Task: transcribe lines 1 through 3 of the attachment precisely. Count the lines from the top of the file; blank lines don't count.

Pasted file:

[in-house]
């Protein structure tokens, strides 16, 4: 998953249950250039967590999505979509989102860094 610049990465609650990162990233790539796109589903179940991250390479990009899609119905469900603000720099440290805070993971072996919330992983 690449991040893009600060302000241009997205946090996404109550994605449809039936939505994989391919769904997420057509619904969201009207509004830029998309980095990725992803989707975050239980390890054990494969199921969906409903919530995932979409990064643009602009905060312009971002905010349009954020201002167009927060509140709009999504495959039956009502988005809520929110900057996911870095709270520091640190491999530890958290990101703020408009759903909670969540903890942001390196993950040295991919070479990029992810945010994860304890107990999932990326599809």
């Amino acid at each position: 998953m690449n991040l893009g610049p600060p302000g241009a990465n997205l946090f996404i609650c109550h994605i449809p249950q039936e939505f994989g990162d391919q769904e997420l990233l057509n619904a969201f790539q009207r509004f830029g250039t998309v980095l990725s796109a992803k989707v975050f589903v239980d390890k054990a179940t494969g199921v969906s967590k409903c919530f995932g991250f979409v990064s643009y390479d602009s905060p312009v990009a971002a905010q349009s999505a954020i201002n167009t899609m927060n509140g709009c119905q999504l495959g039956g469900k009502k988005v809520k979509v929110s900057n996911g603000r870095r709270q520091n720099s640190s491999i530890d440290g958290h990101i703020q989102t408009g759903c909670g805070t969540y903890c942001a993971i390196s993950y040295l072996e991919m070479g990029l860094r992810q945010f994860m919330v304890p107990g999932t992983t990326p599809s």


[in-house]
């Protein structure tokens, strides 16, 4: 998953249950250039967590999505979509989102860094 610049990465609650990162990233790539796109589903179940991250390479990009899609119905469900603000720099440290805070993971072996919330992983 690449991040893009600060302000241009997205946090996404109550994605449809039936939505994989391919769904997420057509619904969201009207509004830029998309980095990725992803989707975050239980390890054990494969199921969906409903919530995932979409990064643009602009905060312009971002905010349009954020201002167009927060509140709009999504495959039956009502988005809520929110900057996911870095709270520091640190491999530890958290990101703020408009759903909670969540903890942001390196993950040295991919070479990029992810945010994860304890107990999932990326599809």
């Amino acid at each position: 998953m690449n991040l893009g610049p600060p302000g241009a990465n997205l946090f996404i609650c109550h994605i449809p249950q039936e939505f994989g990162d391919q769904e997420l990233l057509n619904a969201f790539q009207r509004f830029g250039t998309v980095l990725s796109a992803k989707v975050f589903v239980d390890k054990a179940t494969g199921v969906s967590k409903c919530f995932g991250f979409v990064s643009y390479d602009s905060p312009v990009a971002a905010q349009s999505a954020i201002n167009t899609m927060n509140g709009c119905q999504l495959g039956g469900k009502k988005v809520k979509v929110s900057n996911g603000r870095r709270q520091n720099s640190s491999i530890d440290g958290h990101i703020q989102t408009g759903c909670g805070t969540y903890c942001a993971i390196s993950y040295l072996e991919m070479g990029l860094r992810q945010f994860m919330v304890p107990g999932t992983t990326p599809s």